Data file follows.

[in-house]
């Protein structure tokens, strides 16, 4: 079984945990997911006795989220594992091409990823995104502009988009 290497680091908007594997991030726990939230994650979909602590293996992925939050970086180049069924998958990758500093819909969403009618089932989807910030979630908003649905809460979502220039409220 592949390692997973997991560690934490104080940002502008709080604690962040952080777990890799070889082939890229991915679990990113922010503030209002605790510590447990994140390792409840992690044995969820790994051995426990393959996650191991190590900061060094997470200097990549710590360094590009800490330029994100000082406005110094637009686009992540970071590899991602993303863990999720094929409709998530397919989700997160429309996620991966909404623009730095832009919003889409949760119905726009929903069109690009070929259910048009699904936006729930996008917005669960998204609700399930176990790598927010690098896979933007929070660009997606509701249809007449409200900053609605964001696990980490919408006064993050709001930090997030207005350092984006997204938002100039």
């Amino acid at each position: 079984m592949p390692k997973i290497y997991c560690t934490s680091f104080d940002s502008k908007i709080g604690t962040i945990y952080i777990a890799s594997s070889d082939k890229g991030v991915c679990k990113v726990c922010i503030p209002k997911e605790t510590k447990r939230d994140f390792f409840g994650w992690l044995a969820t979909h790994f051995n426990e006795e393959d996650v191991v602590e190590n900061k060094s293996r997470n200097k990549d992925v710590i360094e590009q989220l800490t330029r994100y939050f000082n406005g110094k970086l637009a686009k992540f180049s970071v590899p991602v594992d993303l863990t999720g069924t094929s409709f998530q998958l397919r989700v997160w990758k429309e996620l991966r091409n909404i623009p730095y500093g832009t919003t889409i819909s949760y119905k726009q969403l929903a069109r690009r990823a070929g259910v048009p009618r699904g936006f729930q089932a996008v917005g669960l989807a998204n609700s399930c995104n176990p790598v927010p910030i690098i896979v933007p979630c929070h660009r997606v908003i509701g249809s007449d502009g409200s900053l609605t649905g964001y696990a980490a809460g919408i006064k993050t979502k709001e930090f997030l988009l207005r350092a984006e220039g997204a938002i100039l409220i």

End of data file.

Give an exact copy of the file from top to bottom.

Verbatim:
[in-house]
């Protein structure tokens, strides 16, 4: 079984945990997911006795989220594992091409990823995104502009988009 290497680091908007594997991030726990939230994650979909602590293996992925939050970086180049069924998958990758500093819909969403009618089932989807910030979630908003649905809460979502220039409220 592949390692997973997991560690934490104080940002502008709080604690962040952080777990890799070889082939890229991915679990990113922010503030209002605790510590447990994140390792409840992690044995969820790994051995426990393959996650191991190590900061060094997470200097990549710590360094590009800490330029994100000082406005110094637009686009992540970071590899991602993303863990999720094929409709998530397919989700997160429309996620991966909404623009730095832009919003889409949760119905726009929903069109690009070929259910048009699904936006729930996008917005669960998204609700399930176990790598927010690098896979933007929070660009997606509701249809007449409200900053609605964001696990980490919408006064993050709001930090997030207005350092984006997204938002100039």
């Amino acid at each position: 079984m592949p390692k997973i290497y997991c560690t934490s680091f104080d940002s502008k908007i709080g604690t962040i945990y952080i777990a890799s594997s070889d082939k890229g991030v991915c679990k990113v726990c922010i503030p209002k997911e605790t510590k447990r939230d994140f390792f409840g994650w992690l044995a969820t979909h790994f051995n426990e006795e393959d996650v191991v602590e190590n900061k060094s293996r997470n200097k990549d992925v710590i360094e590009q989220l800490t330029r994100y939050f000082n406005g110094k970086l637009a686009k992540f180049s970071v590899p991602v594992d993303l863990t999720g069924t094929s409709f998530q998958l397919r989700v997160w990758k429309e996620l991966r091409n909404i623009p730095y500093g832009t919003t889409i819909s949760y119905k726009q969403l929903a069109r690009r990823a070929g259910v048009p009618r699904g936006f729930q089932a996008v917005g669960l989807a998204n609700s399930c995104n176990p790598v927010p910030i690098i896979v933007p979630c929070h660009r997606v908003i509701g249809s007449d502009g409200s900053l609605t649905g964001y696990a980490a809460g919408i006064k993050t979502k709001e930090f997030l988009l207005r350092a984006e220039g997204a938002i100039l409220i």